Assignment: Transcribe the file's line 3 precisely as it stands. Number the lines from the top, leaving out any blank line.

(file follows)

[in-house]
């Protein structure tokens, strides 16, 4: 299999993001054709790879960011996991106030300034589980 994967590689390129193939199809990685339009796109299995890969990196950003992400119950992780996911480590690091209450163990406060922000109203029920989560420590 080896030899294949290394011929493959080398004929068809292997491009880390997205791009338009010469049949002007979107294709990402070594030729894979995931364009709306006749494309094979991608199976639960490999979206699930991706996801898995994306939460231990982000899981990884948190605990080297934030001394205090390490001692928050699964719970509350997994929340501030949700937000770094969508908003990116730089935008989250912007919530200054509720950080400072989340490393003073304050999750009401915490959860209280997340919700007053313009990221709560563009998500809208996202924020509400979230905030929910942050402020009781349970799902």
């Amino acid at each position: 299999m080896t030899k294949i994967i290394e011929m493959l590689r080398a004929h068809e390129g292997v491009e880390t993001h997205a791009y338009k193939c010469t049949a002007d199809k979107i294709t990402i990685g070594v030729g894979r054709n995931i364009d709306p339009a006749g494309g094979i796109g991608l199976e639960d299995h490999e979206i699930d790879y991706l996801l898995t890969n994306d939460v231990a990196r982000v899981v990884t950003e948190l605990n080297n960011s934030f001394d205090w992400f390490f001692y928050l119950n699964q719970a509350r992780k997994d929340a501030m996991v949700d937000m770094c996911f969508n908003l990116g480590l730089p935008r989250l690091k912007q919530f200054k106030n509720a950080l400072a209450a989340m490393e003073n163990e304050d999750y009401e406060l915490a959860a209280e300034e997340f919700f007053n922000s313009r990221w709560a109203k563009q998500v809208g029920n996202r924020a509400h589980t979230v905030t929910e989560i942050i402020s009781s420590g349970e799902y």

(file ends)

């Amino acid at each position: 299999m080896t030899k294949i994967i290394e011929m493959l590689r080398a004929h068809e390129g292997v491009e880390t993001h997205a791009y338009k193939c010469t049949a002007d199809k979107i294709t990402i990685g070594v030729g894979r054709n995931i364009d709306p339009a006749g494309g094979i796109g991608l199976e639960d299995h490999e979206i699930d790879y991706l996801l898995t890969n994306d939460v231990a990196r982000v899981v990884t950003e948190l605990n080297n960011s934030f001394d205090w992400f390490f001692y928050l119950n699964q719970a509350r992780k997994d929340a501030m996991v949700d937000m770094c996911f969508n908003l990116g480590l730089p935008r989250l690091k912007q919530f200054k106030n509720a950080l400072a209450a989340m490393e003073n163990e304050d999750y009401e406060l915490a959860a209280e300034e997340f919700f007053n922000s313009r990221w709560a109203k563009q998500v809208g029920n996202r924020a509400h589980t979230v905030t929910e989560i942050i402020s009781s420590g349970e799902y």